He patrolled the paint for the Pacers, four times reaching the Eastern Conference finals, but today his game is mud
The Dunking Dutchman, as Rik Smits was known over 12 seasons as an NBA center, was less than a year into retirement, in 2001, when he took his motor home down to Hohenwald, Tenn. The plan was something of a lark. He had purchased the vehicle with light traveling in mind. Then a friend invited him for something more: a weekend adventure in Dixie. Smits left Zionsville, Ind., to join a caravan heading south on Route 65 and landed in the woods of Hohenwald as a spectator at an American Historic Racing Motorcycle Association competition. As if the sight of the 7'4" man behind the wheel of a camper wasn't comical enough, Smits was soon straddling a borrowed vintage motorcycle at the race's starting line, wearing a vastly undersized chest-protector and gloves with the fingertips cut off. "On that bike, with my big feet and my weight," Smits recalls, "I took off like a bat out of hell."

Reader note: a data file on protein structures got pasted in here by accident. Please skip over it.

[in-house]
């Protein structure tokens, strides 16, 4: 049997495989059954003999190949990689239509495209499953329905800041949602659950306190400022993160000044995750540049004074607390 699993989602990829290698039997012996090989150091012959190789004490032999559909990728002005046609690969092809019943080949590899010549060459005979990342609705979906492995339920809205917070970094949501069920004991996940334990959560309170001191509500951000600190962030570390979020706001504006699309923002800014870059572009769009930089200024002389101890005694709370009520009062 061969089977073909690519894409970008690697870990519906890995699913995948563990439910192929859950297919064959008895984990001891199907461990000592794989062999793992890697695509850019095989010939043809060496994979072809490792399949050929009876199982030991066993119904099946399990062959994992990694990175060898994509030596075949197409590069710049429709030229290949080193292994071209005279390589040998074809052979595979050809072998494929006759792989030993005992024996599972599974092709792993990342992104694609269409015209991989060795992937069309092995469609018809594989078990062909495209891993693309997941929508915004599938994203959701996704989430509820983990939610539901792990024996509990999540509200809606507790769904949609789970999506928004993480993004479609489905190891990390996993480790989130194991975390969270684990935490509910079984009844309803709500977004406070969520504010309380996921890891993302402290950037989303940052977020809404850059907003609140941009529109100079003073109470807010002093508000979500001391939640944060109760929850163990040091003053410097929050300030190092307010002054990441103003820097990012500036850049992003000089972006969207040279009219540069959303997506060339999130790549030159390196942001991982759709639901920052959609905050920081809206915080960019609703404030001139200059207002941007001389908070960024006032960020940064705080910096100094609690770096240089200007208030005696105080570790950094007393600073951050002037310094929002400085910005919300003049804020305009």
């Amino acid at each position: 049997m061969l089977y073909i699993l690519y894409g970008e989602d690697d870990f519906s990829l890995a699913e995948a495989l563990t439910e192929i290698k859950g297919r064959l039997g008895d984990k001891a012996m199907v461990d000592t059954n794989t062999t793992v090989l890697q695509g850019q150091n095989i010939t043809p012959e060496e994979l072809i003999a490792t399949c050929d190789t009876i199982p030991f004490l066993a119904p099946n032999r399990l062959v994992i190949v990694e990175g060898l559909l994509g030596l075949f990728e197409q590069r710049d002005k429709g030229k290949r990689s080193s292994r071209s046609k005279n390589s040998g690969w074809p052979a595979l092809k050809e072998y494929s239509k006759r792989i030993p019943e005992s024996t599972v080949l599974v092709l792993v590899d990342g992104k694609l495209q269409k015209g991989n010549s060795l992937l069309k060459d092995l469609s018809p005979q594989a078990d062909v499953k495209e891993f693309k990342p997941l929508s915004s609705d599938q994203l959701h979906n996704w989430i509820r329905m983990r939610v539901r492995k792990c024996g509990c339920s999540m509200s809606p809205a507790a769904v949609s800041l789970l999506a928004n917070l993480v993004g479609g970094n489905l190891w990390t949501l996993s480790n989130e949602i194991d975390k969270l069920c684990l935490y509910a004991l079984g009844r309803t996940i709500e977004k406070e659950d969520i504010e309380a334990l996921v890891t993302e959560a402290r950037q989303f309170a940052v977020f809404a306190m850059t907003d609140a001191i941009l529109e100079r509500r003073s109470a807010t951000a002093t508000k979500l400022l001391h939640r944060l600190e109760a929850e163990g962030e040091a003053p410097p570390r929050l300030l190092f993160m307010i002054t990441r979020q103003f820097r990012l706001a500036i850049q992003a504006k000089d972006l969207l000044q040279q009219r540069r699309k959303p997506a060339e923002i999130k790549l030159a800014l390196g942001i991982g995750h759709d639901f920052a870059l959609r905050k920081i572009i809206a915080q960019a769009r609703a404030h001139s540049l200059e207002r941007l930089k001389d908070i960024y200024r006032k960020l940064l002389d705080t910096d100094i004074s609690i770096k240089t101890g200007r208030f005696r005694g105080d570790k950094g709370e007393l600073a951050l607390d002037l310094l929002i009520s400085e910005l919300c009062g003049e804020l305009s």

Smits, who owned a small 50cc bike growing up in Eindhoven, Netherlands, had been persuaded by the same friend to enter a beginner's competition, and consistent winner that he was (10 playoff appearances), he earned a victory in his first motocross race. He hasn't looked back. "I was hooked," he says.
For eight years after Hohenwald, Smits rode hourslong hare scramble and cross-country races on the AHRMA circuit, only to move on to modern bikes, tackling "mud holes, big hills, obstacles," says Smits, who customizes his rides with taller seats boosted by foam. He does suffer from one competitive disadvantage: When he stands upright, as off-road racers do, Smits cannot reach his own handlebars. "I'm a sit-down rider," he laughs. "You can't miss me."
Smits, 44 and divorced, even built a motocross trail behind the home that he shares with his daughter, Jasmine, 17, and son, Derrik, 14, but he hasn't forsaken his first passion. Before back surgery sidelined him, Smits played for nine years in Indianapolis rec leagues. He also passed the game down to Derrik, a budding, 6'6" center. "But," Smits adds, "my boy likes to ride too."